Abandon Text!

W. H. Auden once said: "Poems are not finished; they are abandoned." I have been abandoning writing projects for many years, since only the pressure of deadline and high expectations ever got me to finish, or even start, anything of merit. This blog is an attempt to create a more consistent, self-directed writing habit. Hopefully a direction and voice will emerge.

Saturday, April 14, 2007

The dirty secret about The Secret

Everybody's talking about how everyone's talking about The Secret. Occasionally a spiritual fad sweeps through the cultural landscape -- the last one in recent memory was The Celestine Prophesy -- and suddenly it seems everyone is talking about it. Thankfully, this time it is more culturally acceptable to talk trash about it.

I have not read Rhonda Byrne's self-help book, beyond a short exerpt online. That was enough. I had already gathered from the media buzz that the Secret was another variation of "your mind controls your reality" New Age philosophy. Ok, I thought, there's enough truth in that to perhaps do someone some good. Lots of genuinely useful self-help gurus have affirmed the power of focusing the mind upon one's desires. Napoleon Hill had done essentially the same thing with Think and Grow Rich 70 years ago. Richard Rose once told a group of his students: "If you just read [Think and Grow Rich], and replace the word "money" with "God," you'll have the formula [for a spiritual path.]"

Such self-help gurus usually attributed certain mystical attributes to a focused positive mindset: somehow the universe would hear your request and, through a series of synchronicitous events, conspire to give you what you want. But it was, I think, used more metaphorically than literally. Most gurus knew that the reason controlling your mind was important was because your mindset determines your habitual actions, and it is your actions that determine the outcome.

Byrne, however, skips right over that "mind controlling action" bit, and goes straight to the payoff:
Food is not responsible for putting on weight. It is your thought that food is
responsible for putting on weight that actually has food put on weight.
Remember, thoughts are primary cause of everything, and the rest is effects from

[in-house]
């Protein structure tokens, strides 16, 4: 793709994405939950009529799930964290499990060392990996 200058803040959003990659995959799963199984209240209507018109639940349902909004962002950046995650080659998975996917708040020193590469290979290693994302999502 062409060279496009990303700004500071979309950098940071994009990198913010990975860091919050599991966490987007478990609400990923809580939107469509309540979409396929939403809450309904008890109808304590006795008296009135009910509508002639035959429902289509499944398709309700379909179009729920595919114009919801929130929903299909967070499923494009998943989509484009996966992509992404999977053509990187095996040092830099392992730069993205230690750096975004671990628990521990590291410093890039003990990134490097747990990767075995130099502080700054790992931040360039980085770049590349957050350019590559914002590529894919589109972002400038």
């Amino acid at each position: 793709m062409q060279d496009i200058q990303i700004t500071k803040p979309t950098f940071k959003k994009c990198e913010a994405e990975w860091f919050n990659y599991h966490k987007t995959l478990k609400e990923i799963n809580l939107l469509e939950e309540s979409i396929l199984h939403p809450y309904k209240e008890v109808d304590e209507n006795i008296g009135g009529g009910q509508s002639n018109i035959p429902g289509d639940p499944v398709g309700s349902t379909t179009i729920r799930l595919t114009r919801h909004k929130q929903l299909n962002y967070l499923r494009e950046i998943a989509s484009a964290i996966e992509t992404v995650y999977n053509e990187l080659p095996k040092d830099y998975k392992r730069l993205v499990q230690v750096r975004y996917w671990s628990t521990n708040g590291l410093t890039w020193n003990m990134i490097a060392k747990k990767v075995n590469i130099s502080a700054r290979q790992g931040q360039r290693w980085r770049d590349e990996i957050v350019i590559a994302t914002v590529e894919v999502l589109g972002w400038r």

those thoughts. Think perfect thoughts and the result must be perfect weight.

Such "magical thinking" formulas contradict everyday experience and common sense so drastically that only someone who has mastered the art of suspending rational thought could begin to believe them. That is: people who buy diet pills, respond to get-rich-quick spam, and every other form of infantile wish-fulfillment.

What people who crave such "mind over matter" powers don't understand is that Mind is actually a hell of a lot harder to manipulate than matter. We actually have very little, if any, direct control over our minds. Almost all traditions aimed at true transformation of mind and spirit do just the opposite: use the world of matter and circumstance to change the mind. Music, prayers, chanting, incense, artwork, quiet words, posture, breathing, the company of others, the absense of others . . . all spiritual disciplines are attempts to structure circumstance to affect a transformation. Of course, as Augie would say, "The arrows go both ways": mind affects matter, and matter in turn affects mind. But let's not kid ourselves here. Alcoholics Anonymous also preaches the power of a transformed mind . . . but the whole process is useless if you don't actually stop drinking.

So, when someone declares, "I've got it! I've found the secret! Just change the way you think and everything works out!" I am not inclined to disagree with them. I would just ask, "So . . . how exactly do you go about changing the way you think?" And suddenly you are right back to where you started: daily discipline, habitual action, hard work.

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